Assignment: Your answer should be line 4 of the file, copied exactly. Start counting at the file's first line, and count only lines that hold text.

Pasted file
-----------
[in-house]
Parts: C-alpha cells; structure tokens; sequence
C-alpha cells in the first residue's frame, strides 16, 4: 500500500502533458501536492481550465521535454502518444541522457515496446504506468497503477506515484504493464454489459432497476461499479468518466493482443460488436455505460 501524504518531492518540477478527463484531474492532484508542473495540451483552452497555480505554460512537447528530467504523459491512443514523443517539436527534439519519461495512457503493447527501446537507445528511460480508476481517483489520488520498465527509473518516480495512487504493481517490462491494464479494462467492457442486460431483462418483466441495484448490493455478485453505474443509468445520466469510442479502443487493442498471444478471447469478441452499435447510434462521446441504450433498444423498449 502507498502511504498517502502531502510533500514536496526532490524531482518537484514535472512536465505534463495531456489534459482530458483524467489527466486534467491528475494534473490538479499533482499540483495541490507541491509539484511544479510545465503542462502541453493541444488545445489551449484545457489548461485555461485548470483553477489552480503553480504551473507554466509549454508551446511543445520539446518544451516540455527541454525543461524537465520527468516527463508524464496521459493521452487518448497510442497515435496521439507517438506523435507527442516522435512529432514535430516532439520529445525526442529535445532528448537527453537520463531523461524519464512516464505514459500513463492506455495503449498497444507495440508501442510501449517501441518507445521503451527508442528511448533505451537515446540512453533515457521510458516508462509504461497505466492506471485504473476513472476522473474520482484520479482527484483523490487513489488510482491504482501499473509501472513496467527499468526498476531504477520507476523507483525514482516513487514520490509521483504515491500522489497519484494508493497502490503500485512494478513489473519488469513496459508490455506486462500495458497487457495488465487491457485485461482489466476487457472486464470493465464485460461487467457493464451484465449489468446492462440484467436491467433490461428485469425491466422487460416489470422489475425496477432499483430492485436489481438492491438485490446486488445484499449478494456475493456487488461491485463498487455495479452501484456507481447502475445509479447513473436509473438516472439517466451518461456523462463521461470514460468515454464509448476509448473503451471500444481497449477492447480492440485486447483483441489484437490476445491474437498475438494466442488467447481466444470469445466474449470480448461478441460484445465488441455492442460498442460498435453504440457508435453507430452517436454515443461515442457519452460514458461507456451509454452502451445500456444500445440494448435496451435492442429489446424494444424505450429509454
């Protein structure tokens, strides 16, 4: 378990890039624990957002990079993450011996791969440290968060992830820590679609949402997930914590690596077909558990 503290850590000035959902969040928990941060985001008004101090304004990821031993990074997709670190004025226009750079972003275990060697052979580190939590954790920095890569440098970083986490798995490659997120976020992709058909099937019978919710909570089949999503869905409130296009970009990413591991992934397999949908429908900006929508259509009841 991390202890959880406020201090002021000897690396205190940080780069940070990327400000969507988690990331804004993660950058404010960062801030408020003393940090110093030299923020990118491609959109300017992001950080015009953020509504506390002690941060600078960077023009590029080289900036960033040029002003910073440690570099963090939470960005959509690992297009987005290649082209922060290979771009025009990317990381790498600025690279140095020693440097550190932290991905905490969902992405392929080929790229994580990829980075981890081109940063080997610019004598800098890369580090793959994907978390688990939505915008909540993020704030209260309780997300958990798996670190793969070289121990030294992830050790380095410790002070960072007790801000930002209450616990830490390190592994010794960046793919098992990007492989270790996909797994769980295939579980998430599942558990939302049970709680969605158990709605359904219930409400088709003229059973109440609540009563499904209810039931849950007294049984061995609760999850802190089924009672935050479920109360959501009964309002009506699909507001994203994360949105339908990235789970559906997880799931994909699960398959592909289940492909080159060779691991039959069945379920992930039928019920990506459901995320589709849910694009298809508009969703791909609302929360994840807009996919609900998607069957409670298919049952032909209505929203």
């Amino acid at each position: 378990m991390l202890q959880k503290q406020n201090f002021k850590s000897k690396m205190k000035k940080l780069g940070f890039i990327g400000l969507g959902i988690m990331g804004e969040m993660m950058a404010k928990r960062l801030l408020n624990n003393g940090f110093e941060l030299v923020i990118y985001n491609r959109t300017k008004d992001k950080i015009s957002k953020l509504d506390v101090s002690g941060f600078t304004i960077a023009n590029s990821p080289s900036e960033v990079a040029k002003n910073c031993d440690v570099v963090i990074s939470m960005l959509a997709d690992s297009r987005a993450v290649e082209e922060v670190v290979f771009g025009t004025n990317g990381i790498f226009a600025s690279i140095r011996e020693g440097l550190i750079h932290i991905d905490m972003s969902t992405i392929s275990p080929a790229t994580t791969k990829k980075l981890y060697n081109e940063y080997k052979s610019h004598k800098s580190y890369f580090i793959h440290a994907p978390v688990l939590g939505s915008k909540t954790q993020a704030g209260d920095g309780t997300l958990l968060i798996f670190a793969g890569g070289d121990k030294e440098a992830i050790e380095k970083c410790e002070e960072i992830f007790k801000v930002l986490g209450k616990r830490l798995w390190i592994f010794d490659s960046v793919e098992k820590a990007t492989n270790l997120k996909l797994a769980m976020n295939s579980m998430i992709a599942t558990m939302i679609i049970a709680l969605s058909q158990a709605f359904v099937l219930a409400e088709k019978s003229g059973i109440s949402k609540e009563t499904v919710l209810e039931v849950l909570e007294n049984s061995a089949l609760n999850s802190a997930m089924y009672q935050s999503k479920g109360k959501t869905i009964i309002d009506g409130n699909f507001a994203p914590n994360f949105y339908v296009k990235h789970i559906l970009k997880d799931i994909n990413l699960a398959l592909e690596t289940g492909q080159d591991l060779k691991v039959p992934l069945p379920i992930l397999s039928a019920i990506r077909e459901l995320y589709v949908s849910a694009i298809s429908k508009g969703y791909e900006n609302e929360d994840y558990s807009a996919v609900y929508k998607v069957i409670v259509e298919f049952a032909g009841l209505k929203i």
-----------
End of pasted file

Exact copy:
């Protein structure tokens, strides 16, 4: 378990890039624990957002990079993450011996791969440290968060992830820590679609949402997930914590690596077909558990 503290850590000035959902969040928990941060985001008004101090304004990821031993990074997709670190004025226009750079972003275990060697052979580190939590954790920095890569440098970083986490798995490659997120976020992709058909099937019978919710909570089949999503869905409130296009970009990413591991992934397999949908429908900006929508259509009841 991390202890959880406020201090002021000897690396205190940080780069940070990327400000969507988690990331804004993660950058404010960062801030408020003393940090110093030299923020990118491609959109300017992001950080015009953020509504506390002690941060600078960077023009590029080289900036960033040029002003910073440690570099963090939470960005959509690992297009987005290649082209922060290979771009025009990317990381790498600025690279140095020693440097550190932290991905905490969902992405392929080929790229994580990829980075981890081109940063080997610019004598800098890369580090793959994907978390688990939505915008909540993020704030209260309780997300958990798996670190793969070289121990030294992830050790380095410790002070960072007790801000930002209450616990830490390190592994010794960046793919098992990007492989270790996909797994769980295939579980998430599942558990939302049970709680969605158990709605359904219930409400088709003229059973109440609540009563499904209810039931849950007294049984061995609760999850802190089924009672935050479920109360959501009964309002009506699909507001994203994360949105339908990235789970559906997880799931994909699960398959592909289940492909080159060779691991039959069945379920992930039928019920990506459901995320589709849910694009298809508009969703791909609302929360994840807009996919609900998607069957409670298919049952032909209505929203």